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Imagine, for a moment, there is nothing called “Scouting”, no program, no troops, no councils, no districts, no uniforms, no badges.
Someone comes up with an idea for helping young people develop character by getting outdoors and going camping.
The idea is built on a set of shared ideals that encourages everyone to treat each other decently and helps them work together.
They share this idea with young people who get pretty excited about it. They get their buddies together, and decide they really like the whole idea, and organize a camping trip.
To go camping comfortably there are any number of skills to develop, and proficiency in these skills is recognized.
There’s a structured set of responsibilities aimed at coordinating and completing the chores of planning and carrying out a camping trip.
There aren’t any forms, no paperwork aside from keeping track of a few simple things. The young people come up against many challenges but they resolve them by applying the ideals. Things aren’t always organized, there’s plenty of room for improvement, but they love what they are doing – because they are doing what Scouts do.
If we focus on doing what Scouts do we’ll always be doing the right thing!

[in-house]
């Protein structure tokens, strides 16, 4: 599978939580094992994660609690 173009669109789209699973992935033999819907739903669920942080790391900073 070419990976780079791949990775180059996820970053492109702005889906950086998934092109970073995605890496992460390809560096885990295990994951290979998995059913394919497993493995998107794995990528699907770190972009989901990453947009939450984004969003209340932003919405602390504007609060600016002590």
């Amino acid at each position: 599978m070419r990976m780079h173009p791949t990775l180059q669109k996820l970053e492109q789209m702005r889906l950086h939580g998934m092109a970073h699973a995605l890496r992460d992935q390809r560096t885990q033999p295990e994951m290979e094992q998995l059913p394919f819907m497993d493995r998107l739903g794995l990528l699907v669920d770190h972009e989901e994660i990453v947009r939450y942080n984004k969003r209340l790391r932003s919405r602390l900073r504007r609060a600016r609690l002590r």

—A campfire is worth a thousand words.—
If we get ourselves caught in the thicket of polices, procedures, and logistics we are coming at the whole thing from the wrong direction, all of these things make sense when we do what Scouts do.
When Scouts do things Scouts do they develop character as an after-effect. If we try to develop character in object lessons and sermons we may miss the powerful experiential opportunities. A campfire is worth a thousand words.
When Scouts do things Scouts do they advance as an after-effect. When Scouts ‘do requirements’ they check things off in a book. A true breakthrough, really understanding the concepts and skills are worth a thousand badges.
The secret to Scouting is simply “do what Scouts do”, everything else follows that simple idea, everything else is window dressing.
—What do Scouts do?—
Scouts go camping and while they are camping they-
- Cook the food that they selected, purchased and packed.
- Light campfires.
- Set up tents and tarps.
- Build things with sticks and string.
- Learn how to experience the natural world without leaving a trace.
- Use edge tools safely.
Scouts go swimming and boating and while they are swimming and boating they-
- Learn how to swim better.
- Learn how to paddle a canoe or a rowboat.
- Learn about safety in and on the water.
- Learn how to aid people in distress on or in the water.
Scouts are participating citizens, and as participating citizens they-
- Learn about their community and the way it is governed.
- Serve others in various ways.
- Learn how to responsibly use resources and technology.
- Act and react to others with decency and character.
- Learn about their nation it’s history and traditions.
Scouts go on hikes and when they go on hikes they-
- Read and follow maps.
- Use compasses and GPS units to guide themselves.
- Learn and practice safe hiking skills.
Scouts help other people and when they help other people they-
- Render first aid.
- Respond to emergencies.
- Support the needy.
I could go on but you get it by now, right?
Do what Scouts do.